Despite some of the harshest state policies on CBD, many South Dakota tribes are aiming to begin growing hemp.
South Dakota Gov. Kristi Noem remains firmly against legalizing hemp in the state. However, the 2018 Farm Bill permits tribes to create their own hemp programs separate from the state.
The Oglala Sioux tribes are among dozens in South Dakota to unite in forming a hemp coalition. They’re working together to create ordinances and submit hemp program proposals to the USDA to begin growing next year. Ironically, these tribes believe the current roadblocks to hemp legalization work in their favor. Having the first hemp programs in South Dakota will make partnering with state farmers easier once it’s legal.
“That gives us a leg up on the hemp economy within South Dakota. I think that’s where we want to be,” says Buster Issenock, Marketing Director at Rosebud Economic Development Corporation, to The Argus Leader. “Hemp is not a bad plant. We want to use this plant to further our goals of economic sustainability, putting our land to good use.”
The rural community of Rosebud has 100,000 acres that are suitable for growing hemp. This could potentially yield $25 million in profit for the Rosebud Indian Reservation. Their long-term plans include building a processing facility to turn hemp into textiles.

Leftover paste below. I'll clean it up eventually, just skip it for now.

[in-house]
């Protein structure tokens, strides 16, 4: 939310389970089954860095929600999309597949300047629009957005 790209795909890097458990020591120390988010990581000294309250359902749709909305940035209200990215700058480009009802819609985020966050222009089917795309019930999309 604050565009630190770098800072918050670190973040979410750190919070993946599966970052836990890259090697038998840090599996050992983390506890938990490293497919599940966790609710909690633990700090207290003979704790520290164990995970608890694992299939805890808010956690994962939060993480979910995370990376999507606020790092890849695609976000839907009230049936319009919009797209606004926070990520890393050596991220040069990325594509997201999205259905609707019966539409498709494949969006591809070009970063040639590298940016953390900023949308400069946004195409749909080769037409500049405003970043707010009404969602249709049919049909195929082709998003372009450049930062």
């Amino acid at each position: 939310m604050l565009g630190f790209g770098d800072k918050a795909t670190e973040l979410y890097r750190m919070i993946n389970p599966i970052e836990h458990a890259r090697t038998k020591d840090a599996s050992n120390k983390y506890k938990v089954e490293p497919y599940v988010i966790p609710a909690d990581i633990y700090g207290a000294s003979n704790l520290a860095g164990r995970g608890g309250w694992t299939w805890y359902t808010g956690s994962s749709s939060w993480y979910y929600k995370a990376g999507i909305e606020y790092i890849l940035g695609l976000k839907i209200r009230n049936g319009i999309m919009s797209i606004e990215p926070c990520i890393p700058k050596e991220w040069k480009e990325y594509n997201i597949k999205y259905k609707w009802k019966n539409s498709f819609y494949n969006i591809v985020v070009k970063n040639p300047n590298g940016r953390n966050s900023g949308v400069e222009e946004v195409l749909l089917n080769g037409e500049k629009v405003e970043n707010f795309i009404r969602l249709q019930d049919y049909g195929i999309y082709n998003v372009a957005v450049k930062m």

Heather Dawn Thompson, the attorney working with the coalition, notes that hemp grows well in the Northern Plains region. Many tribes also like the idea of growing hemp because it doesn’t require pesticides or extensive maintenance.
“It’s a healthy crop,” she says. “It’s a nice cultural match for a lot of tribal nations.”
Governor Noem On Hemp
Noem already vetoed a bill passed earlier this year to legalize hemp in South Dakota. She also says in a Wall Street Journal op-ed that she will veto a hemp legalization bill set for 2020.
“Normalizing hemp… is part of a larger strategy to undermine enforcement of the drug laws,” she writes. Noem also states that legalizing hemp effectively legalizes all forms of cannabis. However, the 2018 Farm Bill directly contradicts this statement. The bill makes it clear that hemp-derived CBD products must contain less than 0.3% THC by dry weight.